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Fan’s view: Really, the New York Yankees don’t have a pitching rotation yet?
Brian Cashman is taking his sweet time trying to decide what the New York Yankees starting pitching rotation is going to be. Half of his active roster, 20 players, are pitchers, he has the highest credit limit on his American Express card of any other baseball team, and he's acting like a 16-year-old trying to decide which dress to wear to the prom.
Well, now he's come out and said it: It'll be unlikely the Yankees will have their starting pitcher rotation before Opening Day. Now how the heck are we supposed to know what type of corsage to buy?
And while he's turned down my requests for an interview—well, actually, I couldn't even get through to his office—he has been interviewed by Peter Abraham of The Boston Globe, according to my friends at ProRumors.com. He tried to use some southern folksy excuse of being from Kentucky and thus having southern patience for this glaring omission in team management, but it falls flat because it's a lie. Cashman was born in New York and, after a time, grew up in Lexington, Ky. Lexington, Ky., is exclusive horse rearing and horse racing country, hardly a hardscrabble Appalachian hometown that would teach one some desired character trait.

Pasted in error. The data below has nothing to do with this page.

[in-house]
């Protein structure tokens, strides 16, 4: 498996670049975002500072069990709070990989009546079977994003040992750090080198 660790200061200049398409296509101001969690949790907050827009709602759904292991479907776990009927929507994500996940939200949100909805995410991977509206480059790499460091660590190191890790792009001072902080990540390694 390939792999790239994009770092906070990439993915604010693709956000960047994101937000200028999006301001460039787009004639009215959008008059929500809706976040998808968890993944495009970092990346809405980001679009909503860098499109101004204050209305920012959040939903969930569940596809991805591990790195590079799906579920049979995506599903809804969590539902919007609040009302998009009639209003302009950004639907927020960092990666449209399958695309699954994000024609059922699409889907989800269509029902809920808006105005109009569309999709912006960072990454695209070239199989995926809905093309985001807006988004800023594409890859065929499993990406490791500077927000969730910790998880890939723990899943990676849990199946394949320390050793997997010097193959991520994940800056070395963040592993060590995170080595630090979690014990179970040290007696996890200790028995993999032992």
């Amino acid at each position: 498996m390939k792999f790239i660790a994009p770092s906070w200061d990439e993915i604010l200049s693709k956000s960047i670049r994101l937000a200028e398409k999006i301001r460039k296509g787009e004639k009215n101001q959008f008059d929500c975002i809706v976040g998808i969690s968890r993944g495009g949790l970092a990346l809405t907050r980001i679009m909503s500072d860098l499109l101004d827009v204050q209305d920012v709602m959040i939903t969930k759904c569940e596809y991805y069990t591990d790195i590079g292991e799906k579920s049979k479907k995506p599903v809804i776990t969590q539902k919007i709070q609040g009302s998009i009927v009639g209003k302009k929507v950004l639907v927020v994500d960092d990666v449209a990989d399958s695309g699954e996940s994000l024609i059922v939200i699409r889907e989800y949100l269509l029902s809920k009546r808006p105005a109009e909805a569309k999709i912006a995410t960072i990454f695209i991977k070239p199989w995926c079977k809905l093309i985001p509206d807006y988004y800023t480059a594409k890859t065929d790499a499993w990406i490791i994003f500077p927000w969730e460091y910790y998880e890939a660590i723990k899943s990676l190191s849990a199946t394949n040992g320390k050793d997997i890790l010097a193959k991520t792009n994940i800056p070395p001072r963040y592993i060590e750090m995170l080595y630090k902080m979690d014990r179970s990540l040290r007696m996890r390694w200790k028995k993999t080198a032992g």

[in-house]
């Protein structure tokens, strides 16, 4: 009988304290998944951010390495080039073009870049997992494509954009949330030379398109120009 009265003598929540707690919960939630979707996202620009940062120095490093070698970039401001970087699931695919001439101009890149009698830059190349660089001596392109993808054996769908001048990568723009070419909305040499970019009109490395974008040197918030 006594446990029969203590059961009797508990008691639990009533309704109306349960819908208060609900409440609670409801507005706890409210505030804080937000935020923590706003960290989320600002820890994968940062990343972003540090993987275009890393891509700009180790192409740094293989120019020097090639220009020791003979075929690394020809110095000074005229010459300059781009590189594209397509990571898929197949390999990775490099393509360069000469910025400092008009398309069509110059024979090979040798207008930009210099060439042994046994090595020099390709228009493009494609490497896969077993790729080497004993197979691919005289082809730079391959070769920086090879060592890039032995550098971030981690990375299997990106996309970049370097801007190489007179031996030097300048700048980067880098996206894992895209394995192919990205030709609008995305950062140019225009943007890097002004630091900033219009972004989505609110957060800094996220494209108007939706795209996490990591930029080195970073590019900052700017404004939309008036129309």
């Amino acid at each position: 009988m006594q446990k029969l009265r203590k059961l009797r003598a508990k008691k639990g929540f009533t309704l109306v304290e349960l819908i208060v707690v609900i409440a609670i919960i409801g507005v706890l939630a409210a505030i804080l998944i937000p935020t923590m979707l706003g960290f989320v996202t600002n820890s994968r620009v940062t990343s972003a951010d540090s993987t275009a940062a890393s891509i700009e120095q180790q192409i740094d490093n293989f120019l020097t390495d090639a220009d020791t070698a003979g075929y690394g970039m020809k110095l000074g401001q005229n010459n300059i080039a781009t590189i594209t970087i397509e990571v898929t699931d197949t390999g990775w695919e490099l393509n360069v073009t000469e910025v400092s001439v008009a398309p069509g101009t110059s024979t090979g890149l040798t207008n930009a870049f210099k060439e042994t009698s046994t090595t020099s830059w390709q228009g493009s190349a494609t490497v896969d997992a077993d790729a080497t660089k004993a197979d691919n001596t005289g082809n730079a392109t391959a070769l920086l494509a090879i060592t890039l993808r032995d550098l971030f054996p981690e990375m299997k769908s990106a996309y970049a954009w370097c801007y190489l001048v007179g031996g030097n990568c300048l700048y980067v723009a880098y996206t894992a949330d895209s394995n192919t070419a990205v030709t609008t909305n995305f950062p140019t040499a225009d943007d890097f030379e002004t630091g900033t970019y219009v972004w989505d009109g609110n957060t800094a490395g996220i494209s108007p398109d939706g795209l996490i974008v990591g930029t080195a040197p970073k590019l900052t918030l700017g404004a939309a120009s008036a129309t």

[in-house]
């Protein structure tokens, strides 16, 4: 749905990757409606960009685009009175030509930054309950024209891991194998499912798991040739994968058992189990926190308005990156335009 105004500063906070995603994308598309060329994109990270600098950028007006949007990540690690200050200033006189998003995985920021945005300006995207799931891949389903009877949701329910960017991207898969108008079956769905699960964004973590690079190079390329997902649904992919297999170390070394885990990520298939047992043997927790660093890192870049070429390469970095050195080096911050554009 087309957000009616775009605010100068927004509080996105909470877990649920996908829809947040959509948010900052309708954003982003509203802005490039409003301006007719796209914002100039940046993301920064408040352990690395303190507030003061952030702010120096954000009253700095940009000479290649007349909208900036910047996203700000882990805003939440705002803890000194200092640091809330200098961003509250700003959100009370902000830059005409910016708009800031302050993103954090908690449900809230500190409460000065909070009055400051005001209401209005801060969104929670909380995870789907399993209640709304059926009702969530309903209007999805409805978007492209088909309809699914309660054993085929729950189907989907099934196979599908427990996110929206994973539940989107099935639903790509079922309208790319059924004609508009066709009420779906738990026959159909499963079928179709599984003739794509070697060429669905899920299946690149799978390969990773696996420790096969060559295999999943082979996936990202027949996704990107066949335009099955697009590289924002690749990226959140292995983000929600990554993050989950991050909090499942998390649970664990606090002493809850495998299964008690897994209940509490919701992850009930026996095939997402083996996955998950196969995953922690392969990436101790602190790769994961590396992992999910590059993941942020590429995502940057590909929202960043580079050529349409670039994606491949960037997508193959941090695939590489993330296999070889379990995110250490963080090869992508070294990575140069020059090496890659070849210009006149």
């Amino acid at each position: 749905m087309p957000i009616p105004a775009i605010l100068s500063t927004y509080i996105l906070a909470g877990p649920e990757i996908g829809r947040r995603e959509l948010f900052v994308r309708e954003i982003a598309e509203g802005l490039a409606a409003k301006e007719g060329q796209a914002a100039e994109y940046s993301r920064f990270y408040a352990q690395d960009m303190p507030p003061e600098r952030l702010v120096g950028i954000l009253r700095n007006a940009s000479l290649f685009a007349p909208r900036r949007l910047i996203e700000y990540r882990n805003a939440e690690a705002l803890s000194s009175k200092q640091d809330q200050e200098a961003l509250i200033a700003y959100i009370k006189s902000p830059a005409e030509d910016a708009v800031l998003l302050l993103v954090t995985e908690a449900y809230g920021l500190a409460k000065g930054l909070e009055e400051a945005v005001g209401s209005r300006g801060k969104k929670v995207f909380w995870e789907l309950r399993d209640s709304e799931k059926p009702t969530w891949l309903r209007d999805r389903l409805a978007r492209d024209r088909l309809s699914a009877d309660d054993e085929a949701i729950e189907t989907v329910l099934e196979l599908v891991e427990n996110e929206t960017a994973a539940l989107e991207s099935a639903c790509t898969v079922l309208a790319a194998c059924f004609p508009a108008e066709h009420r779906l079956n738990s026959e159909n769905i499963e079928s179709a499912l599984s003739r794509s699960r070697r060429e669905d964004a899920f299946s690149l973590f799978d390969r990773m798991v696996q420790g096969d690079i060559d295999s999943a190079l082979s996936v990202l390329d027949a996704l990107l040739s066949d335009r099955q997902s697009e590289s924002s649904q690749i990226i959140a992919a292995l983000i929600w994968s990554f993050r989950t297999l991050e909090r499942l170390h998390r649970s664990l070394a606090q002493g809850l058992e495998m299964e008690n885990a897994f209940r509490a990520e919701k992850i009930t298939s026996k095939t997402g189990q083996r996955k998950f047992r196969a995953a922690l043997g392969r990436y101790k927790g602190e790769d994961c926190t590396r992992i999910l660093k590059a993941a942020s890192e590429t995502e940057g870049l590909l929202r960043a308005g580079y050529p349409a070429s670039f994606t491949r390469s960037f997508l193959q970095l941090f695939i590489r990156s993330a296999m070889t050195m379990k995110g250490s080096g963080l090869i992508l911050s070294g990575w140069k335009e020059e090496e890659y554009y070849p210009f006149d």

So, the Yankees only have three accepted starters in time for opening day: C.C. Sabathia(notes), Phil Hughes(notes), and A.J. Burnett(notes). Cashman is saying that nothing is expected until mid-summer, after the June draft. So, the Yankees are going to play them on a three-day rotation or are they going to continue spring training-like tryouts for the rest of the pitching staff in real games?
Maybe we could even get Mo to start a game or two!
Even as Cashman is telling us that there will be no new infusion of outside pitching blood until mid-summer, Joe Girardi is dismissing members of the current staff or not even seriously trying out kids from their own farm system. On March 7, he crossed Andrew Brackman off of the dance card. Manny Banuelos is pitching magnificently with truly nasty stuff, yet manager Joe Girardi says he's too young—as if he'd be serving him beer instead the kid serving up breaking balls.
And still, A.J. is considered a starter, if only because of the obscene amount of money Cashman paid for him. A friend described the situation to me: "It's a business. If they have a big contract, they have to play them."
I disagree. The might have to pay them, but they don't have to play them. Learn your lesson and play someone else who's effective.
Susan Abe is a lifelong Yankees fan. She can't help herself.
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